It’s 5:00 am on a Thursday morning and I have just pulled myself away from The Vorrh by Brian Catling. It is the most amazing book and I can’t put the damn thing down! Which is a problem because I need to be at work in an hour.
I’ve been getting up at 5:00 am for the past four years to read and write. Yet I am having the most difficult time, just now, writing a narrative for these photographs.
The experience of making and producing these images has literally changed my life. They represent a significant shift in my approach to making photographs and, more importantly, they have set me free.
It’s true. These photographs have set me free.
For as long as I can remember I have suffered from social anxiety ranging from mild to debilitating. Like everyone else of my generation, I pretended I was ok and pushed through. Which of course, made the anxiety worse.
As I grew older “my secret” became increasingly more difficult to hide. At one point I remember saying to myself, “I would give anything for this anxiety to go away. Even for just one day, just to experience what it feels like to be normal.”
And then, ten years ago, I walked in to Dr. Julie Brock’s office and sank into her couch. Julie looked at me and smiled.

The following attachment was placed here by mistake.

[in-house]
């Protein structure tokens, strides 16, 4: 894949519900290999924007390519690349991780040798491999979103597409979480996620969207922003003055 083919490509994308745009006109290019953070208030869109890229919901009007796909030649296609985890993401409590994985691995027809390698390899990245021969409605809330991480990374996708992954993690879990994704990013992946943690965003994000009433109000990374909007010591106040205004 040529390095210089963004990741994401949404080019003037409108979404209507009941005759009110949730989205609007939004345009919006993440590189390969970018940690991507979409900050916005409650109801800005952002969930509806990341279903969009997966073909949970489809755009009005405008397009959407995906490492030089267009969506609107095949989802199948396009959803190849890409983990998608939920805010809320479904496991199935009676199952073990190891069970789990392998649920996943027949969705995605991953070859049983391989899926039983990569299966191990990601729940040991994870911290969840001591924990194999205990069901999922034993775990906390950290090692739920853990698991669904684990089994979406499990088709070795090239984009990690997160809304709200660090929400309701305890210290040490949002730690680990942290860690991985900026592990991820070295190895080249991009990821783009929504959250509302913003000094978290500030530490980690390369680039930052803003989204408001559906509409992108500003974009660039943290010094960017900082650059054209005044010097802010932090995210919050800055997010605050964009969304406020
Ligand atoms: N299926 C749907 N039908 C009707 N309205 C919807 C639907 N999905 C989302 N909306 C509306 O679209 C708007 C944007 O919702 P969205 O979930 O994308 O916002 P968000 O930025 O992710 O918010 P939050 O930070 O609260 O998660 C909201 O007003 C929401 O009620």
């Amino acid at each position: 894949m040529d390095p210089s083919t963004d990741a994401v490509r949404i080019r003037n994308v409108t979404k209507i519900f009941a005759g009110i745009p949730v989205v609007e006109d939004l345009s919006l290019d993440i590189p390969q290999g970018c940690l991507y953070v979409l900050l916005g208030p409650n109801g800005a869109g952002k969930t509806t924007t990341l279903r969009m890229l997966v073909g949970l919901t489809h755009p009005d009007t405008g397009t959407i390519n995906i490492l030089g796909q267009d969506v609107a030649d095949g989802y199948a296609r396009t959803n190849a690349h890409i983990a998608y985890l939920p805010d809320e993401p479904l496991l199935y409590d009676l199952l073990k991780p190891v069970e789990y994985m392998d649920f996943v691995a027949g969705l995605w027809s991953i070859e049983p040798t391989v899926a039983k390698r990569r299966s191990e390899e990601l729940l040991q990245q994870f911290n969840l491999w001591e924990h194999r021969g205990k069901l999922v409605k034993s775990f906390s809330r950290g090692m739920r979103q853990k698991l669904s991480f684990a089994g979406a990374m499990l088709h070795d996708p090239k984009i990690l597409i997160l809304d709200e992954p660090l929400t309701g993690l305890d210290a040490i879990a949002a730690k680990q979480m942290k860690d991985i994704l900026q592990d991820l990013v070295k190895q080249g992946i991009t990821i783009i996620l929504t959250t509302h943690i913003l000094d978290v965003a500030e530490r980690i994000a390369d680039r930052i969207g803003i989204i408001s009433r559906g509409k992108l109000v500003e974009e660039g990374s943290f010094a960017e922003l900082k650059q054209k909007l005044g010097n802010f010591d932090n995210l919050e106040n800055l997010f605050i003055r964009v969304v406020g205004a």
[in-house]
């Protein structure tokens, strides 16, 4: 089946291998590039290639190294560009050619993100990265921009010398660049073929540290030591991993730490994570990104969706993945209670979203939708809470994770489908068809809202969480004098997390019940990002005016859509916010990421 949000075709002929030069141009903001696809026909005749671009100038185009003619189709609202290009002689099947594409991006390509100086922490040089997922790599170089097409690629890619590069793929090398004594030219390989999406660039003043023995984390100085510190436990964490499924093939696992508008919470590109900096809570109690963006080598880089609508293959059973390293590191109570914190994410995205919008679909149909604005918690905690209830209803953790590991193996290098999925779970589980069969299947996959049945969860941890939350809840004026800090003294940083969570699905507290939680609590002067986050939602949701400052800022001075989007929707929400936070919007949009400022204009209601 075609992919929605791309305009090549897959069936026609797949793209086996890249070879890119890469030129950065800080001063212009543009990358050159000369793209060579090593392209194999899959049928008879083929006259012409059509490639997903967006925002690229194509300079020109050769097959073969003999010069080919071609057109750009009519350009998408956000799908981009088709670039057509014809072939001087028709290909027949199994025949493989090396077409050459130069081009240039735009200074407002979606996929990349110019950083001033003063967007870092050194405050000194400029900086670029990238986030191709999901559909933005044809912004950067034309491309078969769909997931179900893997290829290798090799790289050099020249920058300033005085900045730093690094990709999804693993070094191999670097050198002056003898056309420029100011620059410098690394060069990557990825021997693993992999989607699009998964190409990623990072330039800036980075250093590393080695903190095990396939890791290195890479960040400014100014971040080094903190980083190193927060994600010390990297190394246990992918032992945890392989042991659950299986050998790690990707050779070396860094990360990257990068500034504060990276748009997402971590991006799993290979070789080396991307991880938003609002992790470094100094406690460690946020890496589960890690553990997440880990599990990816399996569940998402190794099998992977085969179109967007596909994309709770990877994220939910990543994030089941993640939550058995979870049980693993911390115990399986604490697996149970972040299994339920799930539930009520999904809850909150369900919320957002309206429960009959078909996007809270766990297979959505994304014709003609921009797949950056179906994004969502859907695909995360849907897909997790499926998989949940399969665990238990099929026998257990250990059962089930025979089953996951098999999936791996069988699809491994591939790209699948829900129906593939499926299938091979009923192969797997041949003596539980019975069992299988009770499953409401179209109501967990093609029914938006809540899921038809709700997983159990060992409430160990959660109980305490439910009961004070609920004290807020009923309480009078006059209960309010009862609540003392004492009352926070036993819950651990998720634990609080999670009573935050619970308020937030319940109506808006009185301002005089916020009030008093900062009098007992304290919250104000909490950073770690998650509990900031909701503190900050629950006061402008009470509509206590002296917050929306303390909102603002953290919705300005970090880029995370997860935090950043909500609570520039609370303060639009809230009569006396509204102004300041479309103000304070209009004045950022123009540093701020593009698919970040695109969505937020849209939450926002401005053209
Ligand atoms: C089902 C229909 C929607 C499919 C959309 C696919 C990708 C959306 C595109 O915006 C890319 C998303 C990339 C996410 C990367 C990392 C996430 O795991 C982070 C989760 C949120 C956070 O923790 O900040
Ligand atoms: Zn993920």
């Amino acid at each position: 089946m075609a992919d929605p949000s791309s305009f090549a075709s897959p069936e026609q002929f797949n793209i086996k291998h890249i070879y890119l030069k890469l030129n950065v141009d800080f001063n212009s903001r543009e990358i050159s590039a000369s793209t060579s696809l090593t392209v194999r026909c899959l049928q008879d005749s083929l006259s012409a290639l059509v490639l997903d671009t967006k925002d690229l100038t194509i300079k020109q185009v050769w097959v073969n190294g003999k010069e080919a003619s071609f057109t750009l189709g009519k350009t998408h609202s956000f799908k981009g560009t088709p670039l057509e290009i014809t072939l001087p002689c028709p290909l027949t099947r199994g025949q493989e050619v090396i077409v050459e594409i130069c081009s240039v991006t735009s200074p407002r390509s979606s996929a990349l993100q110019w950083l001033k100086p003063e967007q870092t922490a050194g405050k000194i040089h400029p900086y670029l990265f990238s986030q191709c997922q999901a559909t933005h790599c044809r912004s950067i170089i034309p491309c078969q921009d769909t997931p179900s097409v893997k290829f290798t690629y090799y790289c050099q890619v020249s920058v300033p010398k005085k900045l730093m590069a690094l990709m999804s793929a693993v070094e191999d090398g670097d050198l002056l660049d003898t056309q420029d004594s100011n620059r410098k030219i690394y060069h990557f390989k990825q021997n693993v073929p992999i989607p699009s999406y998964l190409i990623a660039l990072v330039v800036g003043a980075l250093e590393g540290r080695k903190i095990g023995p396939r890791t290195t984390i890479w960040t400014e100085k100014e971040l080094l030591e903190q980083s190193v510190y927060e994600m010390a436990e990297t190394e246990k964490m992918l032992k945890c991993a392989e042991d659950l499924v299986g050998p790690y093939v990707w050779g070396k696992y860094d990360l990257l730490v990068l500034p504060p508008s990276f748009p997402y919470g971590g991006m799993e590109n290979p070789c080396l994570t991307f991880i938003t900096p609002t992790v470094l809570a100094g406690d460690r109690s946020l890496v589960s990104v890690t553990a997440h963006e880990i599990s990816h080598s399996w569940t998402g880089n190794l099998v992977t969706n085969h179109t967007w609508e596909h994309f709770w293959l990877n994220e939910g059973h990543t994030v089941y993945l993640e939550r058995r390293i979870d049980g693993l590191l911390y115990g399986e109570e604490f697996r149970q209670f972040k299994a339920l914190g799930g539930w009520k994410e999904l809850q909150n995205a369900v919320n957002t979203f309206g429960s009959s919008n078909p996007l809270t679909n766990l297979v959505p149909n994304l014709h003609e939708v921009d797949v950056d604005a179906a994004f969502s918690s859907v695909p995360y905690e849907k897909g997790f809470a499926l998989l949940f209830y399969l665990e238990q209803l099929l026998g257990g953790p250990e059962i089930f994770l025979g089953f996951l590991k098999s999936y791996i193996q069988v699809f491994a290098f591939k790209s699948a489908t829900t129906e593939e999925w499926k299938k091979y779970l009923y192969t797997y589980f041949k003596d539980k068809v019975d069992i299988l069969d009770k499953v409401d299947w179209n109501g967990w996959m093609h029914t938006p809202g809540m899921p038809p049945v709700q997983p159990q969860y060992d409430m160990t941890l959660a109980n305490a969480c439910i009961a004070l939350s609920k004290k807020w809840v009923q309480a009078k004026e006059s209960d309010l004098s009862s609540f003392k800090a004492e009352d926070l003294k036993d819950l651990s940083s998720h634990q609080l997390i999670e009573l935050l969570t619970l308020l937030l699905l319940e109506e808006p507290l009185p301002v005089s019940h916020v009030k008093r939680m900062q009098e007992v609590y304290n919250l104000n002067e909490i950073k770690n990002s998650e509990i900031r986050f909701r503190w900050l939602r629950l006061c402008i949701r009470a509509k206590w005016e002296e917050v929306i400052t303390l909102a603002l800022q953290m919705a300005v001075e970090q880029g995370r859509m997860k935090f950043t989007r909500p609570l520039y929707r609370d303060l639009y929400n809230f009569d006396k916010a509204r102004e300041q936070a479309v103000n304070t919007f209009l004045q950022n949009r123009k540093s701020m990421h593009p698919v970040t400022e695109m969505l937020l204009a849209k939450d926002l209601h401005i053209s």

I had arrived.
The initial stage of my recovery with Dr. Brock was pure elation, hope and gratitude. I felt as if I had been given a fresh start, a second chance. I felt born again.
But my recovery was also marked by a growing, wallowing sense of resentment and grief.
Grief for a life, I suddenly considered, only partially realized, a life less than half fulfilled. The initial euphoria of my recovery became increasingly diluted by a constant stream of hypothetical questions impossible for me to answer.
I didn’t want my recovery to become a fulcrum separating my life into a before and after me, a good and bad me. I needed to accept the person I was before my recovery, and own that part of my life. Before this grief could eclipse my recovery and propagate only bitterness and resentment.
But owning my story based solely on elastic and temperamental memories was going to be impossible. I needed something tangible. A narrative I could hold in my hands so I could let it go and move forward with my heart. Elegy is the first in a three-book project I’ve called earth descent.
“…it becomes so simple when you surrender grief to the ongoing act of living.” — Richard Wagamese, Embers (2016).